Baalbek - former Heliopolis

Baalbek Travel Blog

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Baalbek the 'square'

I hadn't planned go to Baalbek this day. By midday I was tired of strolling around in the heavy traffic and far distances in Beirut. So I asked the owner at the hostel of the fastest way to Baalbek. He sketched a very helpful map to me, saying take a service-taxi to the airport bridge, then cross the junction and take a minibus coming from Cola bus station for Baalbek. It turned out work very well, staying at the junction, I just waited two minutes before a very old and shabby Toyota minibus stopped and I just said Baalbek and the driver nodded his head and I jumped in the back. Squeezed in between only local people smiling friendly at me, the bus started to climb the winding roads.

a view towards the archeologica sites from the 'square'
With its worned out suspension I felt like hitting the ground in every curve. But that seemed to be quite normal so I just went with the flow...

It was quite a breathtaking journey over the Mount Lebanon and an interesting experience in the old minibus. On the other side of Mount Lebanon entering the Bekaa Valley I was stunned by its fertile and green landscape. The wines and green-houses lined up along the road and the only things disturbing this idyllic atmosphere was some military checkpoints that stopped the bus. They just looked into the bus and let us continue on the road. Even if it was routine-controls it was some kind of reminder of the unstable situation in the area. Three military soldiers in the mini-bus jumped off not far from the Syrian boarder and most probably were on duty at the boarderline.

the old mosque from the 12th centurary
After been sittng in the minibus for two hours it was good to jump off in Baalbek. You cannot miss that you are there because the town dominates by its huge area of archelogical sites and temples. Having jumped off the bus after the two hours ride I just decided to stay over night in Baalbek. So I headed off to a hotel and rented a room for one night. 

All afternoon was spent on the archeological sites. After a good rest on my room I tried to find a restaurant to eat. It turned out that almost everything was closed, due to the citizens celebrated that a strike was over resulting in rised salaries. It was like after a football derby with all its celebrations. But I was hungry and in vain looked for a restaurant where I could taste some of the wellknown wine from the Bekaa Valley.

Network!

After half an hours walk I entered a cafe that was open asking for something to eat. They just served coffee, tea and soft drinks and of course hookah. But the lebanese people are so much helpful and full of hospitability, so the young man said, '- well, if you have time to wait for ten minutes I can arrange something for you'. Of course I waited. After ten minutes the young man served a very nice lebanese course with meet and vegetables. From where he picked it up he didn t say. He couldn t get any wine for me but asked me if I wanted him to pick up a local beer. Of course I wanted that.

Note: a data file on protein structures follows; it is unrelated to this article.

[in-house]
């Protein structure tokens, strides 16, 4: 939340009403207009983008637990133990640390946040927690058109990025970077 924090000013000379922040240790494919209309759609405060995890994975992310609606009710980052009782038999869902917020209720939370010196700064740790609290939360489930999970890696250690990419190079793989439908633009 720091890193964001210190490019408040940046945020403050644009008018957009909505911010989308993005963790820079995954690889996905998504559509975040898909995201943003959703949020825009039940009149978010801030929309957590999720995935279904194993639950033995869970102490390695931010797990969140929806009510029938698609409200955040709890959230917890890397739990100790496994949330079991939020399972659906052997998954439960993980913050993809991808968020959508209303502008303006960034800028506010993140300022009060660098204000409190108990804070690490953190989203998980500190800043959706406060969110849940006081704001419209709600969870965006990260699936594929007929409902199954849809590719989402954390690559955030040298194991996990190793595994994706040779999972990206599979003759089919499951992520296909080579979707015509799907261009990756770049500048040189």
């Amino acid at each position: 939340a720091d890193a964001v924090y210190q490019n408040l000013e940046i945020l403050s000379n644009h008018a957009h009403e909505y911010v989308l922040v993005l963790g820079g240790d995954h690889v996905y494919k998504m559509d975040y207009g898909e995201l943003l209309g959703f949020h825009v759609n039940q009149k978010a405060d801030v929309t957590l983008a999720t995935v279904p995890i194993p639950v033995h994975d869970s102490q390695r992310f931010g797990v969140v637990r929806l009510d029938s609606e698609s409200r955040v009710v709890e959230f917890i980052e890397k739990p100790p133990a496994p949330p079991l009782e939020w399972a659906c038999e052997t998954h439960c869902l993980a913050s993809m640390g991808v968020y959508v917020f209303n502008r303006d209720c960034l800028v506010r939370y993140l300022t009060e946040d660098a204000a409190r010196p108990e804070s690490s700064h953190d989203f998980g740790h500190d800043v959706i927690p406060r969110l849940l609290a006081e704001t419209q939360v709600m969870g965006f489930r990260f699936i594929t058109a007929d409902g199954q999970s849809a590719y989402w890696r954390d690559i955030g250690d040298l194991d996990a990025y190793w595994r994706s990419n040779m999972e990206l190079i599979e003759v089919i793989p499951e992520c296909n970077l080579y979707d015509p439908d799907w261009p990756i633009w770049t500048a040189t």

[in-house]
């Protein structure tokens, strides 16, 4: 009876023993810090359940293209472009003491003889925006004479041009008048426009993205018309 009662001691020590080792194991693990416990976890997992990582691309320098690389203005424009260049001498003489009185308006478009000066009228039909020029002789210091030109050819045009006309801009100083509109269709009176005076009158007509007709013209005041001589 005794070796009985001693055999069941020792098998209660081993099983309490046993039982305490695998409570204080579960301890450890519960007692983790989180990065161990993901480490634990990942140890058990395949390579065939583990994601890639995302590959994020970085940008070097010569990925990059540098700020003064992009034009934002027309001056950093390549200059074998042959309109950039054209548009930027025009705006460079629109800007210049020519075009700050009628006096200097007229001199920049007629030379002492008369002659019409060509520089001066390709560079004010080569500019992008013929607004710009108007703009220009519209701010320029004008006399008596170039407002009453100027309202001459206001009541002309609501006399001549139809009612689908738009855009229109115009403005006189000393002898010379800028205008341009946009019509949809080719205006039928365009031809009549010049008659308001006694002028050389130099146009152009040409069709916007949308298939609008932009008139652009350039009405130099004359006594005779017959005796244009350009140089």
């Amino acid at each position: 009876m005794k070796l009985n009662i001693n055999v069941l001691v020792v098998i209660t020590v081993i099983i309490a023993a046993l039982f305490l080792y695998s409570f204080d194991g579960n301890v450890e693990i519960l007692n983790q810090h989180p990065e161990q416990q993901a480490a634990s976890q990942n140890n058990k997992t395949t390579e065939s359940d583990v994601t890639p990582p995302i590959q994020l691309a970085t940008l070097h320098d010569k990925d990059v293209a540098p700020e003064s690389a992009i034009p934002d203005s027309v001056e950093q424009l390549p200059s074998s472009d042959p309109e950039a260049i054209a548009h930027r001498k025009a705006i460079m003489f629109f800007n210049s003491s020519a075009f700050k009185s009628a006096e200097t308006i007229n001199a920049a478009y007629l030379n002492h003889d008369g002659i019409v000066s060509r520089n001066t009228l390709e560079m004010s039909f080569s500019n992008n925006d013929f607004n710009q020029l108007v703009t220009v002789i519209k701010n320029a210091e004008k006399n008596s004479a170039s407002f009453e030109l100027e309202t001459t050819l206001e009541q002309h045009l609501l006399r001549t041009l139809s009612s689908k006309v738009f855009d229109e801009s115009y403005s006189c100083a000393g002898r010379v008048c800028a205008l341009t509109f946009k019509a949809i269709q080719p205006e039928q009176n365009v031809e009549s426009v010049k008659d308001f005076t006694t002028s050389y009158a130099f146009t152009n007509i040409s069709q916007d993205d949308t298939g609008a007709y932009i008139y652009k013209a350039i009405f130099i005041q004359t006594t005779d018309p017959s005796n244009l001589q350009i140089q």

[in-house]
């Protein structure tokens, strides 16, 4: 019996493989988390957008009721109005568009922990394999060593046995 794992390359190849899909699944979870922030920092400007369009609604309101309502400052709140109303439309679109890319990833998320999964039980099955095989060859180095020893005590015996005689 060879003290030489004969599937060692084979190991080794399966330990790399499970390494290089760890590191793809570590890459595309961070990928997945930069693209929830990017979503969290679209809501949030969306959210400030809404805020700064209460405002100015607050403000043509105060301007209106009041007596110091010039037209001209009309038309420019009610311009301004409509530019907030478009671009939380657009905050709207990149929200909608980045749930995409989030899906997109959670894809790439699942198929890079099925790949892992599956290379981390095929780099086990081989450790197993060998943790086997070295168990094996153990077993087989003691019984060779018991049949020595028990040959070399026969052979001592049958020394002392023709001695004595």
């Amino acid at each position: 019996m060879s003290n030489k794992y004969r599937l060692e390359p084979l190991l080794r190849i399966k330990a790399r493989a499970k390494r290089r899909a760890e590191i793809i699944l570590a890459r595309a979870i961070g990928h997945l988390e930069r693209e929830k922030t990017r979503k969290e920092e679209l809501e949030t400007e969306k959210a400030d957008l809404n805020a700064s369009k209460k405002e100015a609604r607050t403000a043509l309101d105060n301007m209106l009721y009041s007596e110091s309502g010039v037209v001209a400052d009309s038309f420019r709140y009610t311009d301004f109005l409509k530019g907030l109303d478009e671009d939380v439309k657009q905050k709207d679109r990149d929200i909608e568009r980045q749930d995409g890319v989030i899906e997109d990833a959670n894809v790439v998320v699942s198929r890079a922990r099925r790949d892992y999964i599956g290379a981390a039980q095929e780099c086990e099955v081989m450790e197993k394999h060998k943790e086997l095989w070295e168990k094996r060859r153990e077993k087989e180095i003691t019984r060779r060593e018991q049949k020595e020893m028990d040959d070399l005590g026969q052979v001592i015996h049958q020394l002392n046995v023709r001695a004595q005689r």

So I was very pleased when walking back to my hotel room for an early sleep in. The town Baalbek is a sleepy town in the evenings. Nothing was open, and you couldn t see many people out, but some men sitting playing cards outside a supermarket.

Baalbek town

The next morning I woke up very early. At seven o clock I heard some noice from loudspeakers singing and praying. But it was not the usual cries from the minarets, it was female voices.... I became very curious and after taking my breakfast, listening to the singing and praying outside, I tried to find from where the noice came from and found a Maronite church where the mass were beginning in ten minutes so I entered.

It struck me that Lebanon is a country with many religions and different kind of churches, mosques and other places for prayers. But it was the first time I ever heard a church crying out prayers and songs, in all the town before the service. Interesting.

After the service I took just took a minibus back to Beirut.

vances says:
Though Lebanon is a bit more unstable than Jordan, we experienced frequent military check points there...so hopefully those you encountered were simply routine.
Posted on: Jun 05, 2010
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Baalbek the square
Baalbek the 'square'
a view towards the archeologica si…
a view towards the archeologica s…
the old mosque from the 12th centu…
the old mosque from the 12th cent…
Network!
Network!
Baalbek town
Baalbek town
Baalbek town
Baalbek town
the square where all service-tax…
the 'square' where all service-ta…
The sunset over the ruins were jus…
The sunset over the ruins were ju…
a landmark in the night
a landmark in the night
A service in the Maronite church
A service in the Maronite church
The Maronite church
The Maronite church
Venus and Muses temples
Venus and Muses temples
Venus temple, general view and pla…
Venus temple, general view and pl…
the monumental entrance
the monumental entrance
embedded in the fertile and green …
embedded in the fertile and green…
Baalbek Hotels & Accommodations review
local touch
With a very central location in Balbeek, you'll find this friendly small hotel. It has a lot of atmosphere and has words of being one of the German ar… read entire review
Baalbek Sights & Attractions review
The Holy precinct of Baalbek
The archeological site of Baalbek dominates the town and is on the list of Unesco World Heritage. During the Roman period /first c BC to third c AD/a… read entire review
Baalbek
photo by: lucyglaser